Will Cryptocurrency adoption accelerate in 2018?

Will Cryptocurrency adoption accelerate in 2018?

26 Jan 2018

crypto bitcoingold bitcoin btcAs political and worldly realities saw the symbolic Doomsday Clock moved forward by 30 seconds this week, the possibility of global catastrophe could hasten the adoption of decentralised cryptocurrencies. Will Cryptocurrency adoption accelerate in 2018?

The Bulletin of Atomic Scientists moved its Doomsday Clock two minutes closer to midnight on Thursday, partly due to the looming threat of nuclear war between the United States and North Korea as well as global warming.

The clock is now set at two minutes to midnight, the closest it has been since 1953, the year of the Cold War.

While there is little worldly creatures can do about this, it’s worth sitting back and taking some time to consider what would happen if a catastrophic event were to plunge everything into chaos, and whether this would in fact accelerate the adoption of decentralised cryptocurrencies.

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Digital Gold

Director of precious metals at Coinvest Daniel Marburger says his firm is currently dealing with an influx of calls from Bitcoin investors who are losing value as crypto markets continue to slide. They want to know how to hedge their bets and exchange their coins for gold.

The brief history of crypto strongly suggests that as gold plummets, Bitcoin soars – and it seems the reverse is true when Bitcoin slides.

Logically, the value of precious metals such as gold would go up should anything bad happen to any sector of the market. After all, people have been hedging their bets on gold against financial crises for a very long time. The economic crash of 2008 is a prime, recent example of how gold recovered all its value in one year, reviving its standing as a safe haven.

While this inverse reality is true, it is likely that a doomsday scenario would trigger the value of both assets to rise.

According to a recent study conducted by London Block Exchange, one in three Millennials (including generation Z) will own cryptocurrencies by the end of 2018. Considering how acquiring crypto is already easier than gold, and has yet to become even simpler, people in their 20s and 30s would opt for digital assets, while older generations would immediately put their money into gold should the worst happen.


Gold is the old school safe haven, while crypto is the new school.

As mentioned earlier, those who are well-versed in technology, technophiles or digital natives will opt for a quick and easy solution if central banks and paper money were to fall in value. In the same breath, older generations would turn to gold because it’s a real physical asset, but how much of it is there to go around? And how would it be divided in exchange for goods and services? After all, certificates wouldn’t mean much in a marketplace where the need for basic necessities is pronounced.

Provided the internet and technology itself don’t cease to function, Millenials will almost certainly opt for a cryptocurrency in a digital wallet over a heavy, cumbersome gold bar.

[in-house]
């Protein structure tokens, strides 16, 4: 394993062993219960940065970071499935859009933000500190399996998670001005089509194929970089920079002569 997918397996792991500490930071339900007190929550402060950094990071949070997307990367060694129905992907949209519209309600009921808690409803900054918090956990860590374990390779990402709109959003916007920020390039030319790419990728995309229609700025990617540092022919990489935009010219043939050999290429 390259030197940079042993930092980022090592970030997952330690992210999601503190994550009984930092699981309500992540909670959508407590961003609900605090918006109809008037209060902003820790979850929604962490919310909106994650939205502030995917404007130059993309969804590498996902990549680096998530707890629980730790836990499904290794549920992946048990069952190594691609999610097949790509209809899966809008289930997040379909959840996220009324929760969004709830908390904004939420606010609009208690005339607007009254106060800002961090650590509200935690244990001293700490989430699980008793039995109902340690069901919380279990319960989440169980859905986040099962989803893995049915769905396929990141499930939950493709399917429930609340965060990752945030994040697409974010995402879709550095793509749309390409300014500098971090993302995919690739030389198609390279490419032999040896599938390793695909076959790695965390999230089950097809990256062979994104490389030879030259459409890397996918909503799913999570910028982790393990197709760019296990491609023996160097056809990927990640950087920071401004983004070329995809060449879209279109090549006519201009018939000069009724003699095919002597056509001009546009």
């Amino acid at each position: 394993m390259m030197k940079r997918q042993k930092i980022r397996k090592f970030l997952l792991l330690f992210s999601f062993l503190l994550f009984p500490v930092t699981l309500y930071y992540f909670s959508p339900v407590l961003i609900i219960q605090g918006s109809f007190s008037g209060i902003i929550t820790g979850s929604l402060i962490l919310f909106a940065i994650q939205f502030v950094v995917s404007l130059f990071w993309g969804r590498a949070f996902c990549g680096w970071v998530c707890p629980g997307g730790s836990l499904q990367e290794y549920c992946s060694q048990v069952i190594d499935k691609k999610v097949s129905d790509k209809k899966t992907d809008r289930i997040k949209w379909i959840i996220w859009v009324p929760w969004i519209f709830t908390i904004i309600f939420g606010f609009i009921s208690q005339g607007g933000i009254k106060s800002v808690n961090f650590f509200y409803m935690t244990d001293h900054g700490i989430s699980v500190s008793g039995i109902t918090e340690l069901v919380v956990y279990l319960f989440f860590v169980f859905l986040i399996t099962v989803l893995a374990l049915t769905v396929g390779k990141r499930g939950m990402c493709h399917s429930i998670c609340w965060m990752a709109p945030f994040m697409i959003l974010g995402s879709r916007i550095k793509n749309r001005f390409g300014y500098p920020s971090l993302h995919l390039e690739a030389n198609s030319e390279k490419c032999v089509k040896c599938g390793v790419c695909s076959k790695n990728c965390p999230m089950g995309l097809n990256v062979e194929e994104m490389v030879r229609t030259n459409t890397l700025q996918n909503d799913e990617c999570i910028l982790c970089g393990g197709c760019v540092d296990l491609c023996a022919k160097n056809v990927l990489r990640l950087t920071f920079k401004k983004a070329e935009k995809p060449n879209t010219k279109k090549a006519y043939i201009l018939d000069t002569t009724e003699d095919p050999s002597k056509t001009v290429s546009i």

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Gold is a very scarce resource. In fact, 165,000 metric tons of it have been mined throughout human history, with the world population currently sitting at around 7.55 billion people.

The problem with material resources such as gold is that it isn’t a practical way of communicating value on a day-to-day basis. One solution could be the re-emergence of the gold standard, but in a global catastrophe where the banking system totally fails this would be no small feat.

On the other hand, while cryptocurrencies like Bitcoin have a market cap, digital communication only requires a functioning internet. However, the digital community has struggled to find ways to scale and serve the masses, which speaks to the fact that at some point, perhaps when the market stabilises, the major crypto exchanges have to stop accepting registrations.

Currencies like Ethereum (Bitcoin’s main competitor) struggle because it has to handle transactions as trivial as people’s obsession with digital kittens.

Tech ideas and entrepreneurship trump all

Scaling issues exist within either safe haven, but at the same time, there is nothing more powerful than a new, workable idea. And this was clearly demonstrated in 2017, when the crypto-market revealed itself to the public sphere and thrived. Advancements of technology such as blockchain and artificial intelligence will eventually push humans to new frontiers, with the possibility of AI eventually becoming smarter than human beings something that we are only now beginning to contend with.

With this in mind, it remains unclear whether crypto will be as successful as the technology that drives it – blockchain. But it is certainly clear that there is a major technological shift occurring that will see dramatic changes to the way people buy and sell goods, irrespective of whether a global meltdown were to happen tomorrow.

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